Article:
Summary:  Jesus believes in real and detailed fulfillment of prophecy, and in the historicity of Biblical narratives, or at least he teaches like he does.

 

Jesus Arguing with Leaders (e.g., Mark 12:18-37)

 

With Sadducees on Resurrection (18-27)

            Their trouble is that they don't understand Scripture (24).

            Jesus cites Exodus 6:3

 

With Lawyer on Great Commandment (28-34)

            Jesus cites Deut 6:4; Lev 19:18 (29-31)

            He commends the lawyer (34).

 

With Pharisees on Messiah's Person (35-37)

            Jesus accepts Psalm title on Psalm 110 (36-37).

            He argues on the basis of one word "Lord" (37).

            He notes that "David says by the Holy Spirit" (36).

Jesus Laying His Life on the Line (Luke 4:1-13; Mark 14:49, 60-62)

 

When Tempted by Satan (Luke 4:1-13)

            Surely no need to pander to Satan's "belief system"!

            Note 3-fold use of "it is written" by Jesus.

            Jesus bases his responses on Scripture, though it may cost him his life.

            He refutes Satan's misuse of Scripture.

 

When Arrested (Mark 14:49)

            Jesus does not resist.

            He notes the fulfillment of Scripture (possibly Isa 53:12; Zech 13:7).

 

When on Trial for His Life (Mark 14:60-62)

            Jesus is put on oath re/ the capital charge of blasphemy.

Jesus seals his Messianic claim with the citation of Ps 110:1 and Dan 7:13 applied to himself as to be fulfilled in the future.

 

Jesus Instructing His Disciples after the Resurrection (Luke 24:-25-27, 32, 44-48)

 

On the Road to Emmaus (25-27, 32)

            The disciples are "fools not to believe all the prophets have spoken" (25).

            It was "necessary for the Christ to suffer and to enter glory" (26).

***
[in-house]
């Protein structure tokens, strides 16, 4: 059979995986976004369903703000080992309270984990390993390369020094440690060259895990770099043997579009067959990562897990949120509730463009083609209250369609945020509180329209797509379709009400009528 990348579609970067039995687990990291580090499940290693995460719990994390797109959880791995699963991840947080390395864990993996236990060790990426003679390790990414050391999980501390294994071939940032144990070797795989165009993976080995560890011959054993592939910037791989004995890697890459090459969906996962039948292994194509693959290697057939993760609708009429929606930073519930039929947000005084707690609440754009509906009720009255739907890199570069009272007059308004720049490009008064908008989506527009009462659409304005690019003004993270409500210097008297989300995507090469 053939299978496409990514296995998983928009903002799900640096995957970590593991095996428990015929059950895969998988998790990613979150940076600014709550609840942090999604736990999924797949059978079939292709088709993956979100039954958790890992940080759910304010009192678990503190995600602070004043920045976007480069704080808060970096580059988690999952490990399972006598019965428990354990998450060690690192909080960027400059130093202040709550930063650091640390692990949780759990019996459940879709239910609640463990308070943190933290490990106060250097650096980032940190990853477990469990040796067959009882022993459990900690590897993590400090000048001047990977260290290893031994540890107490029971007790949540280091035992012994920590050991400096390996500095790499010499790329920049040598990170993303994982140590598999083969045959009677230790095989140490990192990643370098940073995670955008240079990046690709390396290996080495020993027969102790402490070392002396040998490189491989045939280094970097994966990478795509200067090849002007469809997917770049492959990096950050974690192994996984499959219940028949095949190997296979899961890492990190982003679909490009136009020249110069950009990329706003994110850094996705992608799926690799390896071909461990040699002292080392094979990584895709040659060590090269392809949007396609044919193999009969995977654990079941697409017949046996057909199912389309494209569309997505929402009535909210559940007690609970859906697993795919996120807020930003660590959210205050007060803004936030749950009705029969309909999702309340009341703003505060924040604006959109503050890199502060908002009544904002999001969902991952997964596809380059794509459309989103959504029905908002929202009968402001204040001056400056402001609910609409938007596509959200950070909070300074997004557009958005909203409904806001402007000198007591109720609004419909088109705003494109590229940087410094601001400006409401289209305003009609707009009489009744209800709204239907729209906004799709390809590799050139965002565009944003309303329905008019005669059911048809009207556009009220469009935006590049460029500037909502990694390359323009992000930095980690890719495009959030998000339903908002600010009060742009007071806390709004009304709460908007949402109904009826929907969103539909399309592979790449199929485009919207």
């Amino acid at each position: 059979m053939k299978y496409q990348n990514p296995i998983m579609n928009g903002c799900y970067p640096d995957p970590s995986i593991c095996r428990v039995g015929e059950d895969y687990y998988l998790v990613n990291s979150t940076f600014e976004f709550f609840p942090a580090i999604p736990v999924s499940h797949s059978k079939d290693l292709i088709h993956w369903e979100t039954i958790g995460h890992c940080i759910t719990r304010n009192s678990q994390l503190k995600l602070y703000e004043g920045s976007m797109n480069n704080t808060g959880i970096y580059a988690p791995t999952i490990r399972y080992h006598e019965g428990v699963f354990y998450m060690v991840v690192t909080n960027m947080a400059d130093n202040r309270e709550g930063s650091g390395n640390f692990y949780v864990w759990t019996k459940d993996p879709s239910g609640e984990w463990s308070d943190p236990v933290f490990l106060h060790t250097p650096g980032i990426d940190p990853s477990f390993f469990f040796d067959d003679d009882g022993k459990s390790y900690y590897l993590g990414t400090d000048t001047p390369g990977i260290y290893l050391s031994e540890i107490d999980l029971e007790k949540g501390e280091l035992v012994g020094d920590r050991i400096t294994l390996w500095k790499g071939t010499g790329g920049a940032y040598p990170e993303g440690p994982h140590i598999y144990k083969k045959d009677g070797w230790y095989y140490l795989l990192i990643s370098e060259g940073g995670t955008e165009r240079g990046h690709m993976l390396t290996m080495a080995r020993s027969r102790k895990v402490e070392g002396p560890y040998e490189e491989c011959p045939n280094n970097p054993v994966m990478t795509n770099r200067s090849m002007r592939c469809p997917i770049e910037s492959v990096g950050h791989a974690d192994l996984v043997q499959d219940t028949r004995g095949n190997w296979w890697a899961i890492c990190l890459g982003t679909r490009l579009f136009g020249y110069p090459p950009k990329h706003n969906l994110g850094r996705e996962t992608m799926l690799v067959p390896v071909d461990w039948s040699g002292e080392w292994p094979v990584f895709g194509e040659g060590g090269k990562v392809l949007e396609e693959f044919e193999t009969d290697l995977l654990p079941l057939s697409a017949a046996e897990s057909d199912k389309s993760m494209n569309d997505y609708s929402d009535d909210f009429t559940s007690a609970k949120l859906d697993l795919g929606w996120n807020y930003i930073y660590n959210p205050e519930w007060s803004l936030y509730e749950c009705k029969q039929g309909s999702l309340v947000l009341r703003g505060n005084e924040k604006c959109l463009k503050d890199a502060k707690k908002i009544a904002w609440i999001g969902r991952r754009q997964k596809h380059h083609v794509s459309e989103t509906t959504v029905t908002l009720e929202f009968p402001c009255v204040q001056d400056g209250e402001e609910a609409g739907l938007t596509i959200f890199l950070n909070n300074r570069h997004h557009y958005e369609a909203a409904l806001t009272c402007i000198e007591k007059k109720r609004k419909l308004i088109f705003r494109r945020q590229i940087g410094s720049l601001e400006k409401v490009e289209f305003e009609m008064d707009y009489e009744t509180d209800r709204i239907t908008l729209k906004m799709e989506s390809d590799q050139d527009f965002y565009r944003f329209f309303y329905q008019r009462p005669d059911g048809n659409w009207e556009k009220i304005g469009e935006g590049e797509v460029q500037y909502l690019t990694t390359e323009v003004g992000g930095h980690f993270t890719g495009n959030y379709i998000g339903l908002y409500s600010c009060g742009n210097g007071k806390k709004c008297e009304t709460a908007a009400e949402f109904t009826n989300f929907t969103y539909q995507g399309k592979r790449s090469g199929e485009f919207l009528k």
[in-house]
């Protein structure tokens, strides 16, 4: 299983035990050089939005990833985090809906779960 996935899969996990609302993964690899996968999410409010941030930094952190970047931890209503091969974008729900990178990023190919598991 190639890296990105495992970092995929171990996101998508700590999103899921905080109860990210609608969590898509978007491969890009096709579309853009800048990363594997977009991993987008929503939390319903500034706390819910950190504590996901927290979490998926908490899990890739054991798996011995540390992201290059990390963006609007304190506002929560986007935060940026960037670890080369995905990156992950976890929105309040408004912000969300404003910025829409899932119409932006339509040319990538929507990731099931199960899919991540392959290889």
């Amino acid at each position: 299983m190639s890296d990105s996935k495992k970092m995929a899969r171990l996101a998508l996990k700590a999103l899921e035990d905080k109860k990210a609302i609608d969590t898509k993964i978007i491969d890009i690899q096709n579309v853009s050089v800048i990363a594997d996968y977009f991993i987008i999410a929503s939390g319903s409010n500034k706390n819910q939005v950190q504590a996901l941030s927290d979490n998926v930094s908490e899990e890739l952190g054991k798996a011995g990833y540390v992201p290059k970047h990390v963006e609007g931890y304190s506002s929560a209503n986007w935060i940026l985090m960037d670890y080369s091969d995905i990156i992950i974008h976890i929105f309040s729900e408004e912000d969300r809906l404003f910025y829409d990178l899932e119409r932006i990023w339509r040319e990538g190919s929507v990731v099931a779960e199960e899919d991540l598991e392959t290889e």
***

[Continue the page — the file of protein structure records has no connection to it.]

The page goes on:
Jesus, "beginning with Moses and all the prophets, explained the things concerning himself in the Scriptures" (27).

Disciples: "Didn't our hearts burn while explained Scriptures?" (32)

 

Upper Room in Jerusalem (44-48)

            Jesus: "All things written about me in the Law & Prophets must be fulfilled" (44).

            He "opened their minds to understand Scriptures" (45).

            Jesus: "Thus it is written…"

                        (1) suffering of Christ

                        (2) resurrection of Christ

                        (3) repentance & forgiveness in his name to all nations

 

Conclusions

 

1. Jesus never played down, minimized or found fault with Scripture; why should we?

 

2. Jesus taught from it and argued on the basis of it.

 

3. He accepted as historical those passages most maligned today:  creation, the flood, Mosaic authorship of the Pentateuch, Davidic authorship of the psalms, historicity of Jonah, Queen of Sheba, Sodom and Gomorrah.

 

4. Though one might claim he was condescending to the views of the people of his time in this, he showed no reluctance to correct them when wrong.  This certainly doesn't apply to his conflict with Satan.

 

5. Though one might claim that Jesus abandoned his divine knowledge during his earthly ministry, he would still be protected by whatever process was used for the apostles and prophets (recall Deut 18:21-22).  Without inspiration, he know nothing of God's program; with it, we are told that Scripture is inerrant.

 

6. The contrast between Jesus' attitude toward Scripture and that of modern deniers of inerrancy is striking.  For Jesus, whatever Scripture said, God said.